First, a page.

What “intentional,” as a mens rea requirement, means is that a person intends the natural consequences of his acts. There could be a great many reasons, purposes, to an act, but the law accepts the notion that a person intends to do what he does. It’s by no means conclusive, in that a defendant can refute the argument by testifying about his real purpose, but that shifts the burden to the defendant to explain. That has its own inherent problems, as the defendant is then open to examination about other things as well, which he may prefer not to testify about. Or his bad history. Or his bad attitude. Or any number of other things that won’t play well with a jury.
Non-lawyers see intention as normal people; what we mean is up to us, not to someone else to impute despite us. And in real life, it’s a good point. But if that was the case, then no prosecutor could ever prove intent if a defendant refused to testify. While the prosecutor can prove conduct, and maybe statements to others, that’s as far as he can go. He’s no more capable of seeing what is really going on in another person’s head as anyone else.
In legal terms, this means that the mens rea for the CFAA is actually “strict liability”. Your actual intentions are irrelevant, because it’s the intentions of the ignorant that matter. And the ignorant think anything other than clicking on links is unauthorized. Hence, editing the URL field is “intentional unauthorized access”.
What we have is something akin to the Salem Witch Trials, where a reasonable jury of their peers convicted people for practicing witchcraft. To the average person on the street, computers work by magic, and those who do strange things are practicing witchcraft. Weev was convicted of witchcraft, and nothing more.
This is more revealing, as the problem with the interpretation of intentional isn’t really about intent, but about who is inferring intent from conduct. What is obvious to a guy like Rob, or his peers of knowledgeable voodoo practitioners who work under the name InfoSec, looks very different to a bunch of dopes who think computers and the internet happen because of witchcraft.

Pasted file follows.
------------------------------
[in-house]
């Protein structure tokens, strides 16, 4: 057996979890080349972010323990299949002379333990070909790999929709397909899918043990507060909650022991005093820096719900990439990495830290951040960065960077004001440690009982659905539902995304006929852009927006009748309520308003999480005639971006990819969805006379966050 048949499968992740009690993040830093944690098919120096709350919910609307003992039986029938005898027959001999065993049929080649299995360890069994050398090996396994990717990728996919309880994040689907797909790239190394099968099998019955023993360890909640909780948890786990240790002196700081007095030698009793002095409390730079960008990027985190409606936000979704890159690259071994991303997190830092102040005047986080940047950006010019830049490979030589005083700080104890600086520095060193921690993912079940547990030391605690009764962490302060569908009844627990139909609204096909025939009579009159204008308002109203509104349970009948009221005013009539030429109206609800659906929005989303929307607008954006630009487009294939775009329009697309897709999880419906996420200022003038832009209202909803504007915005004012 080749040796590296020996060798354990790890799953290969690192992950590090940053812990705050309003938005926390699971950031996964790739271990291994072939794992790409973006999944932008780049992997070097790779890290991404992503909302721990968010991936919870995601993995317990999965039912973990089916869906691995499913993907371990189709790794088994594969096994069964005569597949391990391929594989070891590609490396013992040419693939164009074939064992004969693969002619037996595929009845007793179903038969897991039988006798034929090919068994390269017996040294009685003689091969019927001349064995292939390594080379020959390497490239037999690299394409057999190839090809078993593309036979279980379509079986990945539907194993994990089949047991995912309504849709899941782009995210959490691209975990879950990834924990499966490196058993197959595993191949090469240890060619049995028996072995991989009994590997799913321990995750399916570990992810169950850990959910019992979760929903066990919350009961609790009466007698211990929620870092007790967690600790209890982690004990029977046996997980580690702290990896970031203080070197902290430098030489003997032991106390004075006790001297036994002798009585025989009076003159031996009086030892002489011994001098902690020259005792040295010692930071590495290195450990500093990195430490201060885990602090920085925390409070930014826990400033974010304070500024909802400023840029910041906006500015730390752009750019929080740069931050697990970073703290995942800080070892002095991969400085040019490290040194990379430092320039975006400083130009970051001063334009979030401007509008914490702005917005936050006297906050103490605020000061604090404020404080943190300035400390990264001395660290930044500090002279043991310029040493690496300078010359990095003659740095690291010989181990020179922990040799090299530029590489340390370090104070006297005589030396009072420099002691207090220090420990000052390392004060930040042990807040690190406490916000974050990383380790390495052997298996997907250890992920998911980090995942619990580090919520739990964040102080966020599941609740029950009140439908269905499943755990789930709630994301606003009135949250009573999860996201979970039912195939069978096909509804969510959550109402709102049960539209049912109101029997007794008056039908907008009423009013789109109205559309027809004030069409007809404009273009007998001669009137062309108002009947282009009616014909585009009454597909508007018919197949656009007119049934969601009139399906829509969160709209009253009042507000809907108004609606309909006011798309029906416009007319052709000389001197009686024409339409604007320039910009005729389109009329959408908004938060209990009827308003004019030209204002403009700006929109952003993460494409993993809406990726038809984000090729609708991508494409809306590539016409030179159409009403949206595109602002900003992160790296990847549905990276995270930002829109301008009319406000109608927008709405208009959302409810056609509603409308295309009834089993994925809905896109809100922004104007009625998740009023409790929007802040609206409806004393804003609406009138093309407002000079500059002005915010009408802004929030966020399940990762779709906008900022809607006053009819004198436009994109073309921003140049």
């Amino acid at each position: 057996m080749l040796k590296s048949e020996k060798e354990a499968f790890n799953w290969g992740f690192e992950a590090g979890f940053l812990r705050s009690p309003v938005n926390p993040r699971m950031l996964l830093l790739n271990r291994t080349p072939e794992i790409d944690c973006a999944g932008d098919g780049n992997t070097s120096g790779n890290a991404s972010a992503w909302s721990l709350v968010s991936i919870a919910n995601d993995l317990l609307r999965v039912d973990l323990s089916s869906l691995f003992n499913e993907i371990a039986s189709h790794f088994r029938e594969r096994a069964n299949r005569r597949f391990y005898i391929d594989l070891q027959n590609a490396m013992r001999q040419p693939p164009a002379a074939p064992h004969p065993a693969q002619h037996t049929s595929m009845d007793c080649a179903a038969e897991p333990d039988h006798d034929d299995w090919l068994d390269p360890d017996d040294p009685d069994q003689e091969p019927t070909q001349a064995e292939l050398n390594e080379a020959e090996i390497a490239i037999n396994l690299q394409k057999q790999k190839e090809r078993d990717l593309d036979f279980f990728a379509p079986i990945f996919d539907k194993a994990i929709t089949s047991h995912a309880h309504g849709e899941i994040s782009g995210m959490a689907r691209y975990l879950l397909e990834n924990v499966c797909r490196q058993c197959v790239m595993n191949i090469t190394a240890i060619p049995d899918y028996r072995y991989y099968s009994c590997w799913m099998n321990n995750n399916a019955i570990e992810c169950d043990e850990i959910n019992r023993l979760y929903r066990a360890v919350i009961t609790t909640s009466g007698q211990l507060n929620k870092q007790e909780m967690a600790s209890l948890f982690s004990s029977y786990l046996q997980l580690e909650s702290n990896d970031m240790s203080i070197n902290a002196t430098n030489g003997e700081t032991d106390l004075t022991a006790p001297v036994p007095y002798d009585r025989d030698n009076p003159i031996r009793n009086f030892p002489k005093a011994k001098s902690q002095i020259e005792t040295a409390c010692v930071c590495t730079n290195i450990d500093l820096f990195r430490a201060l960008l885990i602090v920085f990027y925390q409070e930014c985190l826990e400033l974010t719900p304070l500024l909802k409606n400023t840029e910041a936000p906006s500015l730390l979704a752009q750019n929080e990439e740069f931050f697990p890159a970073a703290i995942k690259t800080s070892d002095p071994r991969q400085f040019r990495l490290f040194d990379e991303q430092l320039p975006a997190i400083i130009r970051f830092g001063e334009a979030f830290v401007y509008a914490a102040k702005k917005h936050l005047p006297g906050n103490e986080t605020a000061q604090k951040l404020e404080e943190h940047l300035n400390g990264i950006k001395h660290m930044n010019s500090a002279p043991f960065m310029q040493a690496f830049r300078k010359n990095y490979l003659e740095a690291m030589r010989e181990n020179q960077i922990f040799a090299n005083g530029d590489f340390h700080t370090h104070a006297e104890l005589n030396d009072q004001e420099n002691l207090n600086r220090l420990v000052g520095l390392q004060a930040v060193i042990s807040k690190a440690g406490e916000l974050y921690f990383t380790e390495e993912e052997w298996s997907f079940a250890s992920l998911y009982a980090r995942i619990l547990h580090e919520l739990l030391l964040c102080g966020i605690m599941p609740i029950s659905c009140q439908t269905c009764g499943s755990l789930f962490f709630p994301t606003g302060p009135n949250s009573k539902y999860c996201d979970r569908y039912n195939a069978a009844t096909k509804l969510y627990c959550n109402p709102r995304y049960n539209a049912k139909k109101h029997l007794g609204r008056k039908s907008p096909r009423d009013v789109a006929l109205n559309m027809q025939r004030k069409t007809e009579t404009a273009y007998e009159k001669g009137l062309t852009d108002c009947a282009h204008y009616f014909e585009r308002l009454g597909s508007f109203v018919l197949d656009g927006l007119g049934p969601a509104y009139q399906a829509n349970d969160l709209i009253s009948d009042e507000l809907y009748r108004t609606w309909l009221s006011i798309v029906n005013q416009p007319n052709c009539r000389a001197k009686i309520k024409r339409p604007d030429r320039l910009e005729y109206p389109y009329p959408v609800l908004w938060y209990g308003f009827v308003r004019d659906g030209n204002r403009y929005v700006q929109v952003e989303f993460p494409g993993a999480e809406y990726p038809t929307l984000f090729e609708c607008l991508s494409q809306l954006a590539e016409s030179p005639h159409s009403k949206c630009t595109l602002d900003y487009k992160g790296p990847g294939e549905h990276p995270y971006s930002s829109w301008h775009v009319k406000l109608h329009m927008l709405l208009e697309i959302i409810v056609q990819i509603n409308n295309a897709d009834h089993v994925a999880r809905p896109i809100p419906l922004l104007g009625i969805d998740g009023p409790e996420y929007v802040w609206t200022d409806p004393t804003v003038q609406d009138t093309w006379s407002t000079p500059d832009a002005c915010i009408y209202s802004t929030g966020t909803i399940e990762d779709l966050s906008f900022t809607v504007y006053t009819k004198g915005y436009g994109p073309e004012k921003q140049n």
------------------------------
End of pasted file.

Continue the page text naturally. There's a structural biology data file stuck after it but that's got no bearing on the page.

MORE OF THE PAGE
We, and I include myself in this group, are too friggin’ clueless to understand either what guys like Rob are doing or why. Our grasp of intentions is based on our frame of reference, and our frame of reference is, to be kind, so blitheringly stupid and simplistic that we can’t begin to understand what they’re doing or why.
But to blame the word “intentional” is to misdirect one’s angst. Maybe we should have specialized juries who are sufficiently knowledgeable to understand why hackers, black hat or white, do what they do, because twelve random people are not up to the task. But in the absence of intentional, it just gets worse, with the mens rea requirement reduced and the risk of confusion, arbitrariness and wrongful conviction increased. That helps no one.
Rather, the problem is that the CFAA, perhaps sufficient in its day, has failed to keep pace with the ordinary conduct of very knowledgeable computer guys. Is there no one in Congress who is sufficiently knowledgeable to grasp the problem? Does no one care?
Based upon the failure to address the mass confusion, the arbitrariness of laws that fail to apply in any cognizable fashion, one would left to conclude that Congress doesn’t give a damn. Their intention is to let things ride, bad as it may be.